Story told, nothing learned

by Andru McCracken, Editor


New details have emerged about the shooting death of John Buehler at the hands of police in 2014, and even though the event is nearly four years ago, it’s worth thinking about. A man died and a woman was nearly shot to death by police. An investigation of the police’s actions led to no charges.

Despite the detailed information that has come to light about the sequence of events leading up to the shooting death of John Buehler, don’t expect interactions between the court and people on the fringes to change.

The account published in the newspaper this week is one of a failed mission and we should see it as one side of a failed mission. No matter how good and how fair the recollection and understanding of police was of the events that lead to the death of a man, we know we have an imperfect account. Officer Pinnegar’s testimony shows us the frailty of observation when the participants are scared and under stress. He believed Shanna Buehler shot at him. But we know she did not. What else has been recounted imperfectly, we don’t know.

What we do know is that John Buehler had become a menace to local residents based on the exchange that happened at Camp Creek. He was trespassing and blocking access to others, he had guns he wasn’t allowed and threatened a woman and her daughter with his dogs. It ended in a standoff that, by some grace, ended peacefully.

If you are left wondering about the competence of the system for its handling of an explosive situation, you aren’t alone. John Buehler isn’t the first man on the fringes to be killed by Emergency Response Team personnel. Several high profile cases have come into the public eye in recent years.

We’re used to hearing a lot of criticism of police especially in shootings. But we know the squad had good reasons to believe their lives were at risk, and while their manoeuvres weren’t perfect, they were within reason.

The courtroom proceedings put Staff Sergeant Holt and his team under the microscope. The police were in a high-risk situation – in fact two RCMP waiting at a remote ambush point might have been killed had things gone slightly differently.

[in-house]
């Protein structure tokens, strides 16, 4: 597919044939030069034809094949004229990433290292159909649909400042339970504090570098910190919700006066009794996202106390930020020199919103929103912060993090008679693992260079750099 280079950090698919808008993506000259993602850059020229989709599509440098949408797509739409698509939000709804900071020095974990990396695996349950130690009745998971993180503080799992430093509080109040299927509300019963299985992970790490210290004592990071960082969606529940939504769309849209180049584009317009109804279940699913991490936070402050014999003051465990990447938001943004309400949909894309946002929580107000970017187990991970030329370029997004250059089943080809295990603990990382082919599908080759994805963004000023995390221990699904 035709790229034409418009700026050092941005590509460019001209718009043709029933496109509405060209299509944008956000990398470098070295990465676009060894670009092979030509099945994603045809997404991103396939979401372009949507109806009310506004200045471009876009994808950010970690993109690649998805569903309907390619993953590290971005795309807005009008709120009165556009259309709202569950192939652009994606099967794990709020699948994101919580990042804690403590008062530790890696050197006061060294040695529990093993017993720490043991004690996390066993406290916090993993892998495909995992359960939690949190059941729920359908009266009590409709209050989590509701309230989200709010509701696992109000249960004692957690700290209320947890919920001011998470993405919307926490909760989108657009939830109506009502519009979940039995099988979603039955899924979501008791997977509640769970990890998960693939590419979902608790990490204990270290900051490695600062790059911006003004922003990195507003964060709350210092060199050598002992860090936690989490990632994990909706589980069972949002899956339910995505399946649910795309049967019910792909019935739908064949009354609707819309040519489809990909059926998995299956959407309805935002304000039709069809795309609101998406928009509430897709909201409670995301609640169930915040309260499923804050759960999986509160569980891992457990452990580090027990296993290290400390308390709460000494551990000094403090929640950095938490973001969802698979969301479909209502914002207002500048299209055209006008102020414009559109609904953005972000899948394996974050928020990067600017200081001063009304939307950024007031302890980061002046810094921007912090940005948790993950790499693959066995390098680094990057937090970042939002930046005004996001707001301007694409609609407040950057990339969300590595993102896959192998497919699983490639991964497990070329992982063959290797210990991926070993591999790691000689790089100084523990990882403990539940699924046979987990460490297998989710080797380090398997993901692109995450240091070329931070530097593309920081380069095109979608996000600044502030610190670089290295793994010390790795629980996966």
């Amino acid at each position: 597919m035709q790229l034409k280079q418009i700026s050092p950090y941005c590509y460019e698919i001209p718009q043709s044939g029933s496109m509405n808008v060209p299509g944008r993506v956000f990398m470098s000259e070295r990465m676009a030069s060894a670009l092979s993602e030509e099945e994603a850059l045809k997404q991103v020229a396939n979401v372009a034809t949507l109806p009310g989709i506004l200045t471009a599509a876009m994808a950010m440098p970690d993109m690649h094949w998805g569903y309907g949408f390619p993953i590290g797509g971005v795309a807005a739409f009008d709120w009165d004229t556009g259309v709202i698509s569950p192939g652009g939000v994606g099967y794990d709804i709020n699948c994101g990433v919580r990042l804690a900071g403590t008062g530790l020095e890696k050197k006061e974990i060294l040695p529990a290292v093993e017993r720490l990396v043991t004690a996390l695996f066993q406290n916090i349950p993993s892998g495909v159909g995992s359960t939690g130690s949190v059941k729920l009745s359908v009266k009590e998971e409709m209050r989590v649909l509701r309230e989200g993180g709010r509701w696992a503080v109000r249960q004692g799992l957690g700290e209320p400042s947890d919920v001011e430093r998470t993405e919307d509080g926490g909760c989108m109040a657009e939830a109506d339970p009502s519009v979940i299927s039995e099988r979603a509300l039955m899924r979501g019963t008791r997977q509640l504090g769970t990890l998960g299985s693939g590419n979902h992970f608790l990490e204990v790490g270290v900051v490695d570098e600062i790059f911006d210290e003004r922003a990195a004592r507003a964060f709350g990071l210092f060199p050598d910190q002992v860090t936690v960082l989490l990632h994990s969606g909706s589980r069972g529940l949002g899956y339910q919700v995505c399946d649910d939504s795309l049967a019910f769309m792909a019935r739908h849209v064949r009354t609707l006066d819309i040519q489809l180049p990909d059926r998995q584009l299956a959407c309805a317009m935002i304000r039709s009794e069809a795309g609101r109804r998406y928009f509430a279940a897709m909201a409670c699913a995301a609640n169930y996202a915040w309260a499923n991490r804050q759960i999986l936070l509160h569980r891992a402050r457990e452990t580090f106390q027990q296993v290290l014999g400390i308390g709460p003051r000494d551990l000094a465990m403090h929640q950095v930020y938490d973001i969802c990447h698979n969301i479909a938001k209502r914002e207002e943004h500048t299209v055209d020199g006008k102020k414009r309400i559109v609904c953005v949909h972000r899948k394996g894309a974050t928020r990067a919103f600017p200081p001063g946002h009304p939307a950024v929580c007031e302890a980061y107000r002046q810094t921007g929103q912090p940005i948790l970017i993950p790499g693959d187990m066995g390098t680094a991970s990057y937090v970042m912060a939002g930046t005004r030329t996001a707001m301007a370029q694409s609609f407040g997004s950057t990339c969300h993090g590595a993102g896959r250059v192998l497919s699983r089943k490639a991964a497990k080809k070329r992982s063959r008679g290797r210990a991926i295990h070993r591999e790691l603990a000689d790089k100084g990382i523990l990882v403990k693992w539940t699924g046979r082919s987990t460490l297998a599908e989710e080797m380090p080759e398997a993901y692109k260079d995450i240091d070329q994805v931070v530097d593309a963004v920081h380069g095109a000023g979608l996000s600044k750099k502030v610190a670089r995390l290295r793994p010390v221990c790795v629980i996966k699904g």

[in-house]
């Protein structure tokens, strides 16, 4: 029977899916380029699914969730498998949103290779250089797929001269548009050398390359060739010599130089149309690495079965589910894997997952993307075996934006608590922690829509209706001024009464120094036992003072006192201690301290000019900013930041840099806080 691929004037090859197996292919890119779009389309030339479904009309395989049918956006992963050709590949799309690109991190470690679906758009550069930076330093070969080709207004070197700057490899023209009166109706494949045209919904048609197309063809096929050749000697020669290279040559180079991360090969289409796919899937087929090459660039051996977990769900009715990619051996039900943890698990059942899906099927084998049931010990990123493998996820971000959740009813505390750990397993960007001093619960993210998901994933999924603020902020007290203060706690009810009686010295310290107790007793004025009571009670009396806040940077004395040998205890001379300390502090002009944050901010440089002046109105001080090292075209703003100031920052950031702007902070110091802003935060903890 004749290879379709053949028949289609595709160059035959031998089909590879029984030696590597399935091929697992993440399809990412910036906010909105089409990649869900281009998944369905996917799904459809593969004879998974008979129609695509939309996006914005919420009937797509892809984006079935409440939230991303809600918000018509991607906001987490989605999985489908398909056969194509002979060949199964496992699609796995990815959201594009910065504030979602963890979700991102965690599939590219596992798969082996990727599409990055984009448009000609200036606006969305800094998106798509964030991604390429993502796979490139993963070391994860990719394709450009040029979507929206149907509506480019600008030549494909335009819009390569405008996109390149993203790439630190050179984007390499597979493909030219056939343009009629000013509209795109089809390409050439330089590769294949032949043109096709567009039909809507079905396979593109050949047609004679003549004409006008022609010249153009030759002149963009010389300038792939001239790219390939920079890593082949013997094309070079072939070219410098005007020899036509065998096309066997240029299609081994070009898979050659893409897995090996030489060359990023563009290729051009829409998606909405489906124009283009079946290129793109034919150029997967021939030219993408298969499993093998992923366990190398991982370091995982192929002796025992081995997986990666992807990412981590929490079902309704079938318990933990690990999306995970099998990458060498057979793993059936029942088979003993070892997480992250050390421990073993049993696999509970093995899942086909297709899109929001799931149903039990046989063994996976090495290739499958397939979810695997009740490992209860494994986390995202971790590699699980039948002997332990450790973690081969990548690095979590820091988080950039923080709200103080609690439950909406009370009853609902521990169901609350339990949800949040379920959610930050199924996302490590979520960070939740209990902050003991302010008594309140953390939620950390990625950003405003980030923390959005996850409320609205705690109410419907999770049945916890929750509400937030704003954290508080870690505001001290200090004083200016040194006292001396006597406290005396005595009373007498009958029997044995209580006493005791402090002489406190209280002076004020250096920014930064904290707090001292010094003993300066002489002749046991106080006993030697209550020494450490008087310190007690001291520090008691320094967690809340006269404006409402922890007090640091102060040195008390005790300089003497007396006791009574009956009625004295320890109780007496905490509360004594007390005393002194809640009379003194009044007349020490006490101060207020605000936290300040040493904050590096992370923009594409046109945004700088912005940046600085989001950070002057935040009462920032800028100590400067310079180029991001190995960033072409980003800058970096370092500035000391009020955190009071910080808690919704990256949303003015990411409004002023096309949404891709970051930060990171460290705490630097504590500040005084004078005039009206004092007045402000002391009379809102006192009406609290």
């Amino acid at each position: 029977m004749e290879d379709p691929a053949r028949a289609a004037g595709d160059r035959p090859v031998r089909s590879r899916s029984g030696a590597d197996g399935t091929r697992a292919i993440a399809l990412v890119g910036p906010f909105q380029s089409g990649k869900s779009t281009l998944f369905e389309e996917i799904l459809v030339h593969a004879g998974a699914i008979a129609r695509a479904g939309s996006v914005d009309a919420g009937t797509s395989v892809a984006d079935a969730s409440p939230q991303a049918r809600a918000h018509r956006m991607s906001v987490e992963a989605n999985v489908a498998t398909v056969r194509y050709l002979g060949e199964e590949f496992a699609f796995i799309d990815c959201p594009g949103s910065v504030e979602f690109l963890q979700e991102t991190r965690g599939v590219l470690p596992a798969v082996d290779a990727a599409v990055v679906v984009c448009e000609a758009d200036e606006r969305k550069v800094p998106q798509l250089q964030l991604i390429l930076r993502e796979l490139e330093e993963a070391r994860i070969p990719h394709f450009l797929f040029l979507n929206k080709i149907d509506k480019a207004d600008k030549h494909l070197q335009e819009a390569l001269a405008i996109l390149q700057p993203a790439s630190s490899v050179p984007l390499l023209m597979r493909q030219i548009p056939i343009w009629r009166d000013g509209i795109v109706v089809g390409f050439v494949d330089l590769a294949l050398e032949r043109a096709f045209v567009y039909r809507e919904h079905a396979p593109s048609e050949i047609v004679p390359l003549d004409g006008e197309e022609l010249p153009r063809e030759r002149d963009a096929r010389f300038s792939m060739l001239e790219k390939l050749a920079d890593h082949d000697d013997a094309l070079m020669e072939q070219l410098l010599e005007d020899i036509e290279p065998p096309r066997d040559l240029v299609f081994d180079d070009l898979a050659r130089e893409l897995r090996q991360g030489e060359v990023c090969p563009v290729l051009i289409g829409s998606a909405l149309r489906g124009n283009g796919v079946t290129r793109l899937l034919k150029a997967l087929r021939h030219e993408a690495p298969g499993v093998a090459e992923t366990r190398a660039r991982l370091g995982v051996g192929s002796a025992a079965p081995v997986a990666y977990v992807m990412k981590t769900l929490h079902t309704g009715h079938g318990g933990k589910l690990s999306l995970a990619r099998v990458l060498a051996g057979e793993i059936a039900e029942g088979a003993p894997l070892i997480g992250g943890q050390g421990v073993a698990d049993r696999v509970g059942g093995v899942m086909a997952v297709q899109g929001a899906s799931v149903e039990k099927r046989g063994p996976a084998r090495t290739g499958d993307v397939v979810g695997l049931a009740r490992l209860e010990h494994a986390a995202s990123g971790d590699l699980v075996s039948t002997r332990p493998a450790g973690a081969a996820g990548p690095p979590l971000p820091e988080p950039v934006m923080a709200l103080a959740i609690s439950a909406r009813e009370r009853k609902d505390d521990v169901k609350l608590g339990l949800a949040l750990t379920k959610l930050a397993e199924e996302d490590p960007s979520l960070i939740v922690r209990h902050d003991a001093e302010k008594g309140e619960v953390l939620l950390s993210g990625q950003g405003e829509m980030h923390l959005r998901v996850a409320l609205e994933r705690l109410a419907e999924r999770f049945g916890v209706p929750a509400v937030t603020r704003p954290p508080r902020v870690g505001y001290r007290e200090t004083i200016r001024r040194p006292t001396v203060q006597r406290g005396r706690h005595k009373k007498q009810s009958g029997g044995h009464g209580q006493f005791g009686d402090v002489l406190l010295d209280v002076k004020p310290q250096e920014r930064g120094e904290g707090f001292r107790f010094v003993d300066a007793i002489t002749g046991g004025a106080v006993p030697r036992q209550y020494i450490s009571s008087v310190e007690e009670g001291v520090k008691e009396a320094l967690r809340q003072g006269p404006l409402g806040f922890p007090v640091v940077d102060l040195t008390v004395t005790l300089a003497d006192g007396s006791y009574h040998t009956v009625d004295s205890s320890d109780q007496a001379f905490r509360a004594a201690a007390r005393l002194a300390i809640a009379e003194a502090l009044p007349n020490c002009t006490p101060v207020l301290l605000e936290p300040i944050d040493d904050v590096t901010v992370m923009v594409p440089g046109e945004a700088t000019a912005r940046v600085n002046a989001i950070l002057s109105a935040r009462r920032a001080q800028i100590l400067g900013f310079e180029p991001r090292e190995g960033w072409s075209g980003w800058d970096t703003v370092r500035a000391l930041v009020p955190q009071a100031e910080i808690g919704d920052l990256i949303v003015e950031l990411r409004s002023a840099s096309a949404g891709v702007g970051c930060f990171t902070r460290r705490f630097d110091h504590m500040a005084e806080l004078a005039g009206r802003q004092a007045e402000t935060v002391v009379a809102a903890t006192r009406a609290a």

But the problem isn’t that Holt and the elite unit from Prince George weren’t perfect. The problem is the system. The very court where Holt and team were being cross examined was the place where the chain of events were put into motion.

Sending in an armed squadron should not have been the only option. In the first altercation at Camp Creek, police reasoned with Buehler. They defused the bomb. What was the difference? Could it have been because there weren’t 50 officers armed to the teeth? That their first encounter with him wasn’t throwing a stun grenade?

The strategy of the court to get Buehler to comply with the law failed. We should expect someone to own up to their mistake.

In his testimony Holt takes ownership of the mission’s failure. It will inform his actions in the future. But that mission was doomed to fail. That’s not Holt’s fault.

No one has taken responsibility for setting the predictable course of events into action.

The next time you hear of an outsider with delusions and a history of violence getting into trouble, don’t expect a different outcome. Because if no one is taking responsibility, no one is learning. We deserve to hear from the court about what went wrong and what they will do to ensure things change.

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